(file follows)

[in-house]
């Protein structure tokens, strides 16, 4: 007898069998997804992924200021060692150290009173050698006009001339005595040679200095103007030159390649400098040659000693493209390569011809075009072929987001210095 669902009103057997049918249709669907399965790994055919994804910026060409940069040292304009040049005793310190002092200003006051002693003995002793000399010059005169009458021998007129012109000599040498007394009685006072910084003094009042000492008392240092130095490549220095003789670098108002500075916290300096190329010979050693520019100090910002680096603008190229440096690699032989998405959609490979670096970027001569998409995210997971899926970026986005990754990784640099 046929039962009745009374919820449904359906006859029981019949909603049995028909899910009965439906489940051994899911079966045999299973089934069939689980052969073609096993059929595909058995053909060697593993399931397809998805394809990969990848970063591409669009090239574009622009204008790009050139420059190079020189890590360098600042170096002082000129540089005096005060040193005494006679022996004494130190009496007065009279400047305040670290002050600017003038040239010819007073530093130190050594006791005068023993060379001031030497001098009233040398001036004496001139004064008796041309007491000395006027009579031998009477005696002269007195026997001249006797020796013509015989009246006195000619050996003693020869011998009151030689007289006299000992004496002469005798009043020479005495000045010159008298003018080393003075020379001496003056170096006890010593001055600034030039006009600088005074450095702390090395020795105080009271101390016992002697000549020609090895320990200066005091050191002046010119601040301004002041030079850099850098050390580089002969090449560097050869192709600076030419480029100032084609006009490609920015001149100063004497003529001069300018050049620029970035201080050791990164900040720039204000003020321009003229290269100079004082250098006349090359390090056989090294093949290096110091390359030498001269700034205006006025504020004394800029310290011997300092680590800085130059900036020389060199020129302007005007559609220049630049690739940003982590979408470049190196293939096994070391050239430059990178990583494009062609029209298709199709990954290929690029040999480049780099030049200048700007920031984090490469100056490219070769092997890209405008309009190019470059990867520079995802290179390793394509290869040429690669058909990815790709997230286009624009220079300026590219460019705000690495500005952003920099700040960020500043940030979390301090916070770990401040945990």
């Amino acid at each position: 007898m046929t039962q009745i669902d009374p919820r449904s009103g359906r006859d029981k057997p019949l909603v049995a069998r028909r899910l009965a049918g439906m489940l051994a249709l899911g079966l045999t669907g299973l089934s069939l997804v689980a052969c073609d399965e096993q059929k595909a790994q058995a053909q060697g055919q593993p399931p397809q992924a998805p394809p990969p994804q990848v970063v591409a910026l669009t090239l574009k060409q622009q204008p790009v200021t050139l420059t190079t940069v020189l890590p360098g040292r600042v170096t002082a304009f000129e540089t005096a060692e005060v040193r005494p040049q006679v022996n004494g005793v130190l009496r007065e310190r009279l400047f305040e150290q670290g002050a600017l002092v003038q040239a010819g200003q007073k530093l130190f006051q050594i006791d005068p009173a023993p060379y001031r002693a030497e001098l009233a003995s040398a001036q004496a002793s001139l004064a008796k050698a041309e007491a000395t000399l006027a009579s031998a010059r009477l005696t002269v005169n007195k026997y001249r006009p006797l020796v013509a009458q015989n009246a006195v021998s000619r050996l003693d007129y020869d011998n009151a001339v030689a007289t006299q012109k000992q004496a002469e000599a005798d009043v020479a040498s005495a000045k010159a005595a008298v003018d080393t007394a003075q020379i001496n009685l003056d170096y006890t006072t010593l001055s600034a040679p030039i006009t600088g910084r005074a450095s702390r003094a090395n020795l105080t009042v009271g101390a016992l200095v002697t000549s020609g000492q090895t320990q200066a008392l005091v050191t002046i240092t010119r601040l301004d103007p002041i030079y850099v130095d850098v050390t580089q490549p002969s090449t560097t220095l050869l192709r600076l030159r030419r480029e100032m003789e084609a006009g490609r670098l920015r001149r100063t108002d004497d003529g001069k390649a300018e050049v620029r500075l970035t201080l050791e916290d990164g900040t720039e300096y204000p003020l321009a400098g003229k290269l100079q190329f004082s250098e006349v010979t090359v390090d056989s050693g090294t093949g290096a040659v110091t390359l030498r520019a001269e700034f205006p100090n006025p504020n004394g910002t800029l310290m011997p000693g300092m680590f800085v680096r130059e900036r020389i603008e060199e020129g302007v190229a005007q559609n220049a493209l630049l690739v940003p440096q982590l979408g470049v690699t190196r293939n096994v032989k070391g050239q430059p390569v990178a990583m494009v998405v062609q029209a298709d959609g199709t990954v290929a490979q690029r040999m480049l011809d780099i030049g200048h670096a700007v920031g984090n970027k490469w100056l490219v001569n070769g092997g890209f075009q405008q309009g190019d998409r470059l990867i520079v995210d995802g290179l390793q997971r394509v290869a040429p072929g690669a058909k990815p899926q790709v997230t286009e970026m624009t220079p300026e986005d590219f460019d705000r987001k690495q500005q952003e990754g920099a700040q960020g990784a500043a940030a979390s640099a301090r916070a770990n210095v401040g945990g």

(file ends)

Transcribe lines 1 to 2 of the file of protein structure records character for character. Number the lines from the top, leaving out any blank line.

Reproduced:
[in-house]
């Protein structure tokens, strides 16, 4: 007898069998997804992924200021060692150290009173050698006009001339005595040679200095103007030159390649400098040659000693493209390569011809075009072929987001210095 669902009103057997049918249709669907399965790994055919994804910026060409940069040292304009040049005793310190002092200003006051002693003995002793000399010059005169009458021998007129012109000599040498007394009685006072910084003094009042000492008392240092130095490549220095003789670098108002500075916290300096190329010979050693520019100090910002680096603008190229440096690699032989998405959609490979670096970027001569998409995210997971899926970026986005990754990784640099 046929039962009745009374919820449904359906006859029981019949909603049995028909899910009965439906489940051994899911079966045999299973089934069939689980052969073609096993059929595909058995053909060697593993399931397809998805394809990969990848970063591409669009090239574009622009204008790009050139420059190079020189890590360098600042170096002082000129540089005096005060040193005494006679022996004494130190009496007065009279400047305040670290002050600017003038040239010819007073530093130190050594006791005068023993060379001031030497001098009233040398001036004496001139004064008796041309007491000395006027009579031998009477005696002269007195026997001249006797020796013509015989009246006195000619050996003693020869011998009151030689007289006299000992004496002469005798009043020479005495000045010159008298003018080393003075020379001496003056170096006890010593001055600034030039006009600088005074450095702390090395020795105080009271101390016992002697000549020609090895320990200066005091050191002046010119601040301004002041030079850099850098050390580089002969090449560097050869192709600076030419480029100032084609006009490609920015001149100063004497003529001069300018050049620029970035201080050791990164900040720039204000003020321009003229290269100079004082250098006349090359390090056989090294093949290096110091390359030498001269700034205006006025504020004394800029310290011997300092680590800085130059900036020389060199020129302007005007559609220049630049690739940003982590979408470049190196293939096994070391050239430059990178990583494009062609029209298709199709990954290929690029040999480049780099030049200048700007920031984090490469100056490219070769092997890209405008309009190019470059990867520079995802290179390793394509290869040429690669058909990815790709997230286009624009220079300026590219460019705000690495500005952003920099700040960020500043940030979390301090916070770990401040945990």